Taking a rockier, bolder turn, Maggie Rogers’ indie pop became more defined and punchy. Surrenderthe second album by the American singer-songwriter, has a lot going for it.
Surrender is proof Rogers was unlucky with the play Alaska and the superb album that followed, Heard It in a Past Life. As a reminder, the singer had been noticed by Pharell Williams during a listening session at NYU, propelling Maggie Rogers into the spotlight. More than six years later, three years after her first album, the young prodigy offers another winning recipe, with basic flavors similar to the first, but whose ingredients and final result are more refined.
Totally self-produced, with the support of the fabulous Kid Harpoon (Harry Styles), the album is dominated by limpid markers which give it harmony and coherence. Maggie Rogers set a clear vision to music. The electric guitar is much more present, impetuous. The tempo accelerated. The voice is adventurous, but does not attempt anything disadvantageous to it.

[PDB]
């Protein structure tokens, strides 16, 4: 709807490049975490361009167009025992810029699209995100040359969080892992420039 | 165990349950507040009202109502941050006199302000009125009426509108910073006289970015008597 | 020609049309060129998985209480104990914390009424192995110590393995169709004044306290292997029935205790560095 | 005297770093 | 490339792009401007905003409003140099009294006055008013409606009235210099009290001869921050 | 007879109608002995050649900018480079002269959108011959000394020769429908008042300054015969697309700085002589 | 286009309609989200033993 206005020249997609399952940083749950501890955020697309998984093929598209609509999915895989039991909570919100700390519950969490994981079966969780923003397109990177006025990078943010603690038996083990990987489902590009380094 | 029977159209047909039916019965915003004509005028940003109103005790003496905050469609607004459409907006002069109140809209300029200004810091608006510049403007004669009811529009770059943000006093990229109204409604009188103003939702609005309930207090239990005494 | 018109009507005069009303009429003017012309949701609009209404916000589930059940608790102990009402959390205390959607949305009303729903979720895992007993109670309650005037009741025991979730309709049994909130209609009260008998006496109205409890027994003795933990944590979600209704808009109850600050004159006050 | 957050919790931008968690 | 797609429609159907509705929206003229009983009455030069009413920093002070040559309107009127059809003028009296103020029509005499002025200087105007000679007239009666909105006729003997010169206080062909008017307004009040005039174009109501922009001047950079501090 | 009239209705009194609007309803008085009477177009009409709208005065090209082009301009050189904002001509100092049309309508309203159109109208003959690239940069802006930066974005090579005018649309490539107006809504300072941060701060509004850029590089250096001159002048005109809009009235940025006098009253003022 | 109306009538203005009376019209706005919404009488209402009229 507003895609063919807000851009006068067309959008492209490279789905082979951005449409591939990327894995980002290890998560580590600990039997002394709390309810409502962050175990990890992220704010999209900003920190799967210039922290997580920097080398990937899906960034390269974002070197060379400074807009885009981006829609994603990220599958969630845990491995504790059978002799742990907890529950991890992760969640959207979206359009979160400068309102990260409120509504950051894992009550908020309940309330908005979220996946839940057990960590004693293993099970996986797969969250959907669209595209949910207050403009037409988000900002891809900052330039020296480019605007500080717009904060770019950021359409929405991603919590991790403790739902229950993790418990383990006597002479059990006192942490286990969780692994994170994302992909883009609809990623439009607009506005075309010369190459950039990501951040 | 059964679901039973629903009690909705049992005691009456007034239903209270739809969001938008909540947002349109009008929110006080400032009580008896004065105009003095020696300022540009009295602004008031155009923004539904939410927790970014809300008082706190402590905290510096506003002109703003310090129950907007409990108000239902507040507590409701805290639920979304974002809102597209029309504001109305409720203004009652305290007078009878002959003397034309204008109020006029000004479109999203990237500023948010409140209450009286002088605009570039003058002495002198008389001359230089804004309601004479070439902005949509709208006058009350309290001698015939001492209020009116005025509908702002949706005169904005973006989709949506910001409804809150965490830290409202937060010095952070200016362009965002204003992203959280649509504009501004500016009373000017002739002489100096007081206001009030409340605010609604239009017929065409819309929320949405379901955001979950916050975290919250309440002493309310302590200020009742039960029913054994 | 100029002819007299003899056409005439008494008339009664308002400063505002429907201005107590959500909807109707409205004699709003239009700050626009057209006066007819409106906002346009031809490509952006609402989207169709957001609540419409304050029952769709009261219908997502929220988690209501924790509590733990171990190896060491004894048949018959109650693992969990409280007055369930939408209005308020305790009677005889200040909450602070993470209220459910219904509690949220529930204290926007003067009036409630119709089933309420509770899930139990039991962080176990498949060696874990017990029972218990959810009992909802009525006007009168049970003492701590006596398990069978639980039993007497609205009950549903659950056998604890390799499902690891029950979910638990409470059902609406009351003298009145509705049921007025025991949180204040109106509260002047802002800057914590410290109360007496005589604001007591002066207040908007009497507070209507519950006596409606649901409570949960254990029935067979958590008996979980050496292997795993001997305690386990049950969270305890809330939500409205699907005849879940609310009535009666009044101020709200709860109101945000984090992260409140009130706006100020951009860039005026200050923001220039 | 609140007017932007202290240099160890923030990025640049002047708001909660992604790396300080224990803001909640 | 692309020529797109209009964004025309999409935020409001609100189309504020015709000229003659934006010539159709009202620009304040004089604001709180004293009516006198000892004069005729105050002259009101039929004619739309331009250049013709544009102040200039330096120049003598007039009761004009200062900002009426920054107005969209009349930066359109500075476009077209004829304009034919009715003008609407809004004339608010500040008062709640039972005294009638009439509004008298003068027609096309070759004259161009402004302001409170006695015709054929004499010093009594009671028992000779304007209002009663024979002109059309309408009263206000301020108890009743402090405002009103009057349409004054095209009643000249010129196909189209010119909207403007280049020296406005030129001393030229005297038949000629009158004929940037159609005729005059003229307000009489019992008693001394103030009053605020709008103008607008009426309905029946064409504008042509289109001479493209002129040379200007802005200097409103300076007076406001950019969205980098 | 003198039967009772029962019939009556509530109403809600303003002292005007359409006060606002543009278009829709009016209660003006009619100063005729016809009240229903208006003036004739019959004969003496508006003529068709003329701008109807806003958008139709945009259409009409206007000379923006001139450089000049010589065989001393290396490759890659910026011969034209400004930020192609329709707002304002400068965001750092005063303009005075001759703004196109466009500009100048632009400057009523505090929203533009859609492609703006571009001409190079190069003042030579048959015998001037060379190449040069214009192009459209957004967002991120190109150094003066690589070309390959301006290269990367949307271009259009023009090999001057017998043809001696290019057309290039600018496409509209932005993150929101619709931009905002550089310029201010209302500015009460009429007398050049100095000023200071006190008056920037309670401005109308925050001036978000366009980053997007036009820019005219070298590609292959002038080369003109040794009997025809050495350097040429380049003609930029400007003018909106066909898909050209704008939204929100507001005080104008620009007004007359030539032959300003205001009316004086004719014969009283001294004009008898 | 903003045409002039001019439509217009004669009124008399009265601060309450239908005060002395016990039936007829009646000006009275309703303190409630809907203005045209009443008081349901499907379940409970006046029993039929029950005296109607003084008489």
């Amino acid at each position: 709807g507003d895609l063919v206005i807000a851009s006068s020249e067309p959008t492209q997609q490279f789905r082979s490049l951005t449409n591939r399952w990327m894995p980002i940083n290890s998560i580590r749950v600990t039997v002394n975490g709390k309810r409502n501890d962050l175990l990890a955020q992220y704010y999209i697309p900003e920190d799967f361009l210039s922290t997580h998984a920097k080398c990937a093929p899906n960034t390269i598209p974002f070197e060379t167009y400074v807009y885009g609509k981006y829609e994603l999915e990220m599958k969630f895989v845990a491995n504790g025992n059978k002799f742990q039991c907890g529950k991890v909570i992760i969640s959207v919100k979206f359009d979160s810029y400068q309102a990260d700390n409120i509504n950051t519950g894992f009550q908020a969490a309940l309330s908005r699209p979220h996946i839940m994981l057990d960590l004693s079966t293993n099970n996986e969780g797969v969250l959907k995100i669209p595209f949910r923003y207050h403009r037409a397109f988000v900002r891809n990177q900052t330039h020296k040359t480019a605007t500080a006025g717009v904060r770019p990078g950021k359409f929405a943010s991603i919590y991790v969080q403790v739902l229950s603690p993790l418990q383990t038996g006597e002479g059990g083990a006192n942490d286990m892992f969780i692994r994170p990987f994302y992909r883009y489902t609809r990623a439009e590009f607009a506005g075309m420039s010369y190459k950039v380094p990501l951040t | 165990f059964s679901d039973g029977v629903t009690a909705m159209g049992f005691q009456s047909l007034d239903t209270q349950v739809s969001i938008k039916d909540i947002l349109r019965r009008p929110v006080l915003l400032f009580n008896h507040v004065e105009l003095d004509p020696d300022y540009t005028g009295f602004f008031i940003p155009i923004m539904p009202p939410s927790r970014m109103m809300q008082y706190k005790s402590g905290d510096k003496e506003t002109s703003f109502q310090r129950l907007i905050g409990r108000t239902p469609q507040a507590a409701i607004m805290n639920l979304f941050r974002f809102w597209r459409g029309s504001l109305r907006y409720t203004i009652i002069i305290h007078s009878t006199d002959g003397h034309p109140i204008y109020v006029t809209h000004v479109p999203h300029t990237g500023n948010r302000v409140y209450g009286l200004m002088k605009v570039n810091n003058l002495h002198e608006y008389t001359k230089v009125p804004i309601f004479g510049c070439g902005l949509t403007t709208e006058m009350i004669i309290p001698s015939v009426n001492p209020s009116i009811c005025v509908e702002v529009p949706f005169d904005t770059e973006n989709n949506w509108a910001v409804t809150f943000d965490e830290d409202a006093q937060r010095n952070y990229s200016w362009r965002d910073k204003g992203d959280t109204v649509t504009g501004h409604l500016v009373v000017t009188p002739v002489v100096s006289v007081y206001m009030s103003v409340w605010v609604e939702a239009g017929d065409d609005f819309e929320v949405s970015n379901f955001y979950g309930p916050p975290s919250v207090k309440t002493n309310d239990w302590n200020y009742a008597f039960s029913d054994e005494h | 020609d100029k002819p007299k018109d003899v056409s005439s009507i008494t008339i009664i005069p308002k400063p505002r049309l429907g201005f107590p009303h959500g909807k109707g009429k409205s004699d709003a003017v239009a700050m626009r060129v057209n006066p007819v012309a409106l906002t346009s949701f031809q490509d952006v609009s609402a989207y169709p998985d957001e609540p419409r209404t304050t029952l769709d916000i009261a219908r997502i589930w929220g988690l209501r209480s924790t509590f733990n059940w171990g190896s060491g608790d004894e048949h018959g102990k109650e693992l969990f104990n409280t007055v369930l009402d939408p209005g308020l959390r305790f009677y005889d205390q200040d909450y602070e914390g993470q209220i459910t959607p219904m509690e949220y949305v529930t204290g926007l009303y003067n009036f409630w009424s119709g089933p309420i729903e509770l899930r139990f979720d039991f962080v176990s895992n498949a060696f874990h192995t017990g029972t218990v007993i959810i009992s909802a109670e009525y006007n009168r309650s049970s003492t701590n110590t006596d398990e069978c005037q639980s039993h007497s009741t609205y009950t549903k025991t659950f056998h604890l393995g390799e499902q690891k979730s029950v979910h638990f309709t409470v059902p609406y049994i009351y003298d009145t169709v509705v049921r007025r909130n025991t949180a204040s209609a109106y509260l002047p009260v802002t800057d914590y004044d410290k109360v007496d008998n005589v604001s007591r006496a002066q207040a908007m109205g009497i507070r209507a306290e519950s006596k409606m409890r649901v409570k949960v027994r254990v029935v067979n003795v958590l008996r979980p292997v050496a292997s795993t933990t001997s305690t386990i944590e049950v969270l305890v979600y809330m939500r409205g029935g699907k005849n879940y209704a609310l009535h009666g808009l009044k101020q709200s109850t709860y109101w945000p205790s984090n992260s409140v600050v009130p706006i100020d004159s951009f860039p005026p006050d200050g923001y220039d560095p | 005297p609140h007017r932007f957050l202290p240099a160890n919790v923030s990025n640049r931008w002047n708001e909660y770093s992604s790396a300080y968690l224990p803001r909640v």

Since Heard It in a Past Lifethe singer-songwriter has made her approach more complex, added layers to her danceable and soaring pop.
And, at the same time, one thing does not change: Maggie Rogers knows how to compose excellent pop songs, with catchy refrains, riffs lively and with strong hooks (Want Wantfor example, benefits from a hook great).
A piece like That’s Where I Am clearly shows us the change of course, taken with caution. horsesmelancholy and mainly acoustic, brings us back to the register of the first disc, just like the catchy Be cool. Shatter is imbued with this rock spirit that pervades the whole album, but keeps at the same time this pop hook that the singer seems to be able to breathe into everything she produces.
Maggie Rogers never seemed to lack confidence, vision, talent, but Surrender shows that it can surpass itself, while retaining its convincing signature.